After some tough times, a national park in the Big Easy is hitting some high notes.
By John Grossmann
Just like a small, undiscovered jazz band inviting a star trumpeter and virtuoso trombonist to the fold, New Orleans Jazz National Historical Park has recently added two new downtown venues. Finally, it seems, the park now has the chops to deliver on its singular mission—aptly in tune with exorcizing the ghosts of Hurricane Katrina—as the only unit in the National Park Service devoted to a form of music.
That music, of course, is jazz, which originated in the Crescent City soon after the turn of the 20th century from a mélange of musical styles that included gospel, ragtime, and blues. But until recently, it was the fledgling national park that was singing the blues. The backbeat: 1987—Congress designates jazz as a national treasure; 1994—New Orleans Jazz National Historical Park is authorized; 2000—the first notes sound at a French Quarter visitors center during weekly performances by interpretive rangers-slash-musicians and a Music for All Ages instructional program; 2005—Katrina strikes, dousing and delaying the park’s expansion efforts, though a pair of self-guided, cell-phone audio walking tours debut in 2009.
“It’s always haunted me that so many people have come to New Orleans and not known the park existed or that we have free concerts every Saturday,” says guitar-playing interpretive ranger Matthew Hampsey. “We have put on some great programs the last 11 years, but we have been limited by our small staff and the space, which seats about 65 people. Now, with the re-opening of Perseverance Hall and the U.S. Mint, the national park is really starting to hit its stride.”
Perseverance Hall No. 4, a Masonic Lodge built between 1819 and 1820, provides a more historic setting for the Park Service’s Saturday morning musical instructional program and popular free afternoon performances by rangers and local musicians. In its heyday, the hall was frequented by “Creoles of Color” and known for the quality of music played in its 800-square-foot space. Five exhibits retrieved from Park Service storage tell the African, Caribbean, European, and American origins of jazz. Moreover, from this spot in Louis Armstrong Park, interpretive rangers can now point to nearby Congo Square, an important landmark in the city’s Treme neighborhood.
“The Treme is one of the most significant African-American neighborhoods in the United States, dating to the Colonial period,” says assistant superintendent Joseph Llewellyn. “Under French and Spanish law, slave owners were required to give their bonded servants one day off a week; they gathered there on Sundays in Congo Square to maintain their culture and have a trading marketplace and celebrate their music and dance.”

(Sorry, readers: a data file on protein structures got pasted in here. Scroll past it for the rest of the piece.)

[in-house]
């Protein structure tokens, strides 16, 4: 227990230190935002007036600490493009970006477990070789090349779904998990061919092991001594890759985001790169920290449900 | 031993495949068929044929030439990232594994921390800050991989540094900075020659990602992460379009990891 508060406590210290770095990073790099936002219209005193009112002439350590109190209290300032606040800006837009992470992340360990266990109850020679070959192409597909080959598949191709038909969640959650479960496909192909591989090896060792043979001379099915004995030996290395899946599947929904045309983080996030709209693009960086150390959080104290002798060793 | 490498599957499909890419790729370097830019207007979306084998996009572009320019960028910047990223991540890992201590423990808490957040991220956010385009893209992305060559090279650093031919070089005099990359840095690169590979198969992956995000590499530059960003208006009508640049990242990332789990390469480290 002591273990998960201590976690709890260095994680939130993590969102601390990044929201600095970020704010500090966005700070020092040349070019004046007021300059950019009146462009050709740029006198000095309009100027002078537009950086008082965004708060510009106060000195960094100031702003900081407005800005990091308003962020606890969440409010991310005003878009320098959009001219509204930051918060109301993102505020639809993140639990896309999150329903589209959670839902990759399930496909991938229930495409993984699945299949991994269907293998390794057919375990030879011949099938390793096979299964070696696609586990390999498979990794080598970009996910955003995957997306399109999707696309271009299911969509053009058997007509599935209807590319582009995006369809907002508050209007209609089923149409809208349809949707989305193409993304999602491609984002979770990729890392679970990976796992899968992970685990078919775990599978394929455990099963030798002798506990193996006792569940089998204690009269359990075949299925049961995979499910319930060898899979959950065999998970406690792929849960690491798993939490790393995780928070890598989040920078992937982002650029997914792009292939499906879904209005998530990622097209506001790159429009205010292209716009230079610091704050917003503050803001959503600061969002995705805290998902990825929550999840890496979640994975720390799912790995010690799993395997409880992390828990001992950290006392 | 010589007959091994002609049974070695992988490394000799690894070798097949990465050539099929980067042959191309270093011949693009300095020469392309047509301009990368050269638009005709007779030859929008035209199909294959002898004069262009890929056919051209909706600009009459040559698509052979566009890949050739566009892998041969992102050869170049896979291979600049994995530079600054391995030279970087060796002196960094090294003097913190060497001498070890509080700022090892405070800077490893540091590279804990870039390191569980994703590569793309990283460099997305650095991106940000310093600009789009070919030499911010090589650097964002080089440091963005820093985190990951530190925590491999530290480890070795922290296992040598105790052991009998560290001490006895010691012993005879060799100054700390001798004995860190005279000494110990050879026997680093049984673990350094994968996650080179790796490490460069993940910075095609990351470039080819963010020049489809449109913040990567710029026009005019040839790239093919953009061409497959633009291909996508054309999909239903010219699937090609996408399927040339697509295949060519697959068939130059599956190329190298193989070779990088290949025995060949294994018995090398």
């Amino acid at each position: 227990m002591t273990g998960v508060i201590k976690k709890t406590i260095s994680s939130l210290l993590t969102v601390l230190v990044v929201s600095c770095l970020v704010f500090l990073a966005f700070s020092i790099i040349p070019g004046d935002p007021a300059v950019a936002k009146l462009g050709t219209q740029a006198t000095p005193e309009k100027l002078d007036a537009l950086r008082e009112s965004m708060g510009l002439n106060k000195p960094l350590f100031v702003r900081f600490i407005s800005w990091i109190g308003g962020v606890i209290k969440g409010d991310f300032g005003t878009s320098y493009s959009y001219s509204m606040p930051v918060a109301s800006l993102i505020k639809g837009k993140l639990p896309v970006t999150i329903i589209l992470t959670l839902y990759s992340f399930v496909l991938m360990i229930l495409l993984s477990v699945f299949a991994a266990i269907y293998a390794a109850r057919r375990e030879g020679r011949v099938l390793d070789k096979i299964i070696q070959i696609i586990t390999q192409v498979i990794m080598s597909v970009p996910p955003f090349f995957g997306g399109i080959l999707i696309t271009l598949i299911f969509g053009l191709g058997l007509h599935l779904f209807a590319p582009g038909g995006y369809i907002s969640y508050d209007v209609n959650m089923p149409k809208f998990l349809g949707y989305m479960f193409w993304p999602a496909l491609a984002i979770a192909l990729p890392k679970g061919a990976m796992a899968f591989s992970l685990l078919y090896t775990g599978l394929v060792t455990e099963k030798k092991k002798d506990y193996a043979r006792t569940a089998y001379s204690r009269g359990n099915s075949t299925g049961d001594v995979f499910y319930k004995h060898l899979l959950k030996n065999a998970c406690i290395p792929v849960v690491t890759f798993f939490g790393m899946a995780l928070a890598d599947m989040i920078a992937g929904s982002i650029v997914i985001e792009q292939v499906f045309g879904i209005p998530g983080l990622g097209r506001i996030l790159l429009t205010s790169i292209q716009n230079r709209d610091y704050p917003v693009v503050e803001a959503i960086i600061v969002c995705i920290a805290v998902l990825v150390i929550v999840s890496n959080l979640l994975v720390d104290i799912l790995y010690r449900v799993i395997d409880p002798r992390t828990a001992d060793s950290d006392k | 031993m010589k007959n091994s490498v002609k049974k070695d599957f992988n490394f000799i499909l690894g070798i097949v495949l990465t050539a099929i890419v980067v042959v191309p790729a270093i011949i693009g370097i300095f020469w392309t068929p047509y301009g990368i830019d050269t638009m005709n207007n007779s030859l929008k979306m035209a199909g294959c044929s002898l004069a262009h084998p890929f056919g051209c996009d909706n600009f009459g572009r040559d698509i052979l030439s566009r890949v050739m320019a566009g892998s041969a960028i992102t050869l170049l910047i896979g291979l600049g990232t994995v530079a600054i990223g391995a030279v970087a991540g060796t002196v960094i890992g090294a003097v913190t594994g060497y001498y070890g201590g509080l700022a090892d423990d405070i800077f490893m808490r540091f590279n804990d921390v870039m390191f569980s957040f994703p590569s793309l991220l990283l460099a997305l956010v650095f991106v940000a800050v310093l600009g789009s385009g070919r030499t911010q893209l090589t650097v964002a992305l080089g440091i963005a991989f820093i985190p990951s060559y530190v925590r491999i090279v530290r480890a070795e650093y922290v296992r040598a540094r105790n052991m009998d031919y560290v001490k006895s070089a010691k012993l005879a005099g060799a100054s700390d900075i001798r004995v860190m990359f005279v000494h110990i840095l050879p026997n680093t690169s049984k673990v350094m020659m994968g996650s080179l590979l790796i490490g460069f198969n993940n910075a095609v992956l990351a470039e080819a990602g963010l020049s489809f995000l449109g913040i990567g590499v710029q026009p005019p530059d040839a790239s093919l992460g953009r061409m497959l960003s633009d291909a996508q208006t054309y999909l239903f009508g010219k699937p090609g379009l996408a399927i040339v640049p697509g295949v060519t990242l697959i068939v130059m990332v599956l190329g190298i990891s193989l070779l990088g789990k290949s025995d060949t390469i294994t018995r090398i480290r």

New Orleans Jazz National Historical Park also plays a key role at the recently reopened U.S. Mint in the French Quarter. There, a $2 million Park Service centennial grant and $4 million in state funds are restoring and transforming the Katrina-ravaged landmark building, operated by the Louisiana State Museum, into what some are already calling Louisiana’s Music Mecca. The inaugural attraction on the second-floor exhibition space, a 50th anniversary tribute to the city’s legendary Preservation Hall, opened in November 2011 and is expected to run for at least a year. Alongside this exhibit the museum has begun displaying a preview of its larger jazz holdings, a vast collection of photographs, sheet music, films, and notably, the world’s largest cache of instruments owned and played by jazz greats, including Louis Armstrong’s first cornet and Sidney Bechet’s soprano sax.
One floor up, in a 4,000-square-foot performance space with seating for several hundred and a state-of-the art recording studio, the park has begun live musical offerings, supplementing ranger performances with more gigs by local musicians, hosting free concerts every day but Monday, and providing more of a symbiotic link to the city’s unique local music scene in the clubs and on the street corners, even the very streets of New Orleans. Tulane University anthropology professor and folklorist Nick Spitzer calls the Park Service’s emphasis on live jazz performances “just the right thing to do.”
“In the world of cultural policy, there’s an easy tendency to restore a building to an historic period, to [focus on the contents of the site itself],” says Spitzer, who moonlights as host of the radio program American Routes. “Here, we’re dealing with intangible culture—not so much the famous home or arrowheads or Civil War artifacts, we’re dealing with living musical performances.”
“One of the first lessons from Katrina, I think,” he continues, “was that in the absence of a strong city or federal direction and with the general focus on infrastructure, intangible cultures were the symbols of hope for people, why people wanted to return to the city and rebuild. I think everybody realized that without the neighborhoods and all the ritual festivals and social and club things that go on in New Orleans, you really don’t have the kind of cultural wetlands that encourage the continuity of traditions.”